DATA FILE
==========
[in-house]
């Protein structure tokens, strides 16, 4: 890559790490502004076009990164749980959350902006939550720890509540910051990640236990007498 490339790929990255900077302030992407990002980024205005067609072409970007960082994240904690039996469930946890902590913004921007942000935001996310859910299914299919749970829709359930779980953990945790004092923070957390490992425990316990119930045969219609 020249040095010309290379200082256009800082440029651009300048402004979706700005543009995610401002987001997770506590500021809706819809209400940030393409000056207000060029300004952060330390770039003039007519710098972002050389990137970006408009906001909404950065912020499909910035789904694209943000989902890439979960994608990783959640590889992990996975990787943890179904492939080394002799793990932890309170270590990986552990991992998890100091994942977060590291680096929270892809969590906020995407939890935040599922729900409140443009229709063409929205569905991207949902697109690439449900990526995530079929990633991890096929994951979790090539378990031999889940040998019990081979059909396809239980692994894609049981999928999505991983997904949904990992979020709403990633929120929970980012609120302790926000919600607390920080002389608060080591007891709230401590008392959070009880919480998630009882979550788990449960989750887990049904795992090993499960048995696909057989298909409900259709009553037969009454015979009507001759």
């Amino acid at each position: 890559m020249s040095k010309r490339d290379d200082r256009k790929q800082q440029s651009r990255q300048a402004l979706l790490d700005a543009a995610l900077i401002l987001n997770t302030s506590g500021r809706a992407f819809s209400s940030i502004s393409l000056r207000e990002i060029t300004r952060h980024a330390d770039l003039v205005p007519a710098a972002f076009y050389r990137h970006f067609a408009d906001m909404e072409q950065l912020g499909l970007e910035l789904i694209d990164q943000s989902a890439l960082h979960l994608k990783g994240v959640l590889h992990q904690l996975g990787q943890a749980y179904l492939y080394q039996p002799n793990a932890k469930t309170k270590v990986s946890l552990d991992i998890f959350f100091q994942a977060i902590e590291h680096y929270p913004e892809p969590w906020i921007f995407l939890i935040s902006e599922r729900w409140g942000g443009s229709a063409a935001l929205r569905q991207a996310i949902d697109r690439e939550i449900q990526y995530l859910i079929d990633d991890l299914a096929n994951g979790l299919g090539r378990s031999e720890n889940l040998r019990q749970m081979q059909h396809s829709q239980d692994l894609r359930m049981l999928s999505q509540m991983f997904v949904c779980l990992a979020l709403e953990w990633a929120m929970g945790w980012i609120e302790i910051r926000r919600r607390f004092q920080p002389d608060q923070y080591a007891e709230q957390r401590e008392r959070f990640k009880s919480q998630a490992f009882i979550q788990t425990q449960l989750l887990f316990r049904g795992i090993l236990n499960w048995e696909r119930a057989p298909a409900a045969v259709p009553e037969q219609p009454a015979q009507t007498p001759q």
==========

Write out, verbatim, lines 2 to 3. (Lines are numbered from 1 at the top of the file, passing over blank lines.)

């Protein structure tokens, strides 16, 4: 890559790490502004076009990164749980959350902006939550720890509540910051990640236990007498 490339790929990255900077302030992407990002980024205005067609072409970007960082994240904690039996469930946890902590913004921007942000935001996310859910299914299919749970829709359930779980953990945790004092923070957390490992425990316990119930045969219609 020249040095010309290379200082256009800082440029651009300048402004979706700005543009995610401002987001997770506590500021809706819809209400940030393409000056207000060029300004952060330390770039003039007519710098972002050389990137970006408009906001909404950065912020499909910035789904694209943000989902890439979960994608990783959640590889992990996975990787943890179904492939080394002799793990932890309170270590990986552990991992998890100091994942977060590291680096929270892809969590906020995407939890935040599922729900409140443009229709063409929205569905991207949902697109690439449900990526995530079929990633991890096929994951979790090539378990031999889940040998019990081979059909396809239980692994894609049981999928999505991983997904949904990992979020709403990633929120929970980012609120302790926000919600607390920080002389608060080591007891709230401590008392959070009880919480998630009882979550788990449960989750887990049904795992090993499960048995696909057989298909409900259709009553037969009454015979009507001759």
């Amino acid at each position: 890559m020249s040095k010309r490339d290379d200082r256009k790929q800082q440029s651009r990255q300048a402004l979706l790490d700005a543009a995610l900077i401002l987001n997770t302030s506590g500021r809706a992407f819809s209400s940030i502004s393409l000056r207000e990002i060029t300004r952060h980024a330390d770039l003039v205005p007519a710098a972002f076009y050389r990137h970006f067609a408009d906001m909404e072409q950065l912020g499909l970007e910035l789904i694209d990164q943000s989902a890439l960082h979960l994608k990783g994240v959640l590889h992990q904690l996975g990787q943890a749980y179904l492939y080394q039996p002799n793990a932890k469930t309170k270590v990986s946890l552990d991992i998890f959350f100091q994942a977060i902590e590291h680096y929270p913004e892809p969590w906020i921007f995407l939890i935040s902006e599922r729900w409140g942000g443009s229709a063409a935001l929205r569905q991207a996310i949902d697109r690439e939550i449900q990526y995530l859910i079929d990633d991890l299914a096929n994951g979790l299919g090539r378990s031999e720890n889940l040998r019990q749970m081979q059909h396809s829709q239980d692994l894609r359930m049981l999928s999505q509540m991983f997904v949904c779980l990992a979020l709403e953990w990633a929120m929970g945790w980012i609120e302790i910051r926000r919600r607390f004092q920080p002389d608060q923070y080591a007891e709230q957390r401590e008392r959070f990640k009880s919480q998630a490992f009882i979550q788990t425990q449960l989750l887990f316990r049904g795992i090993l236990n499960w048995e696909r119930a057989p298909a409900a045969v259709p009553e037969q219609p009454a015979q009507t007498p001759q």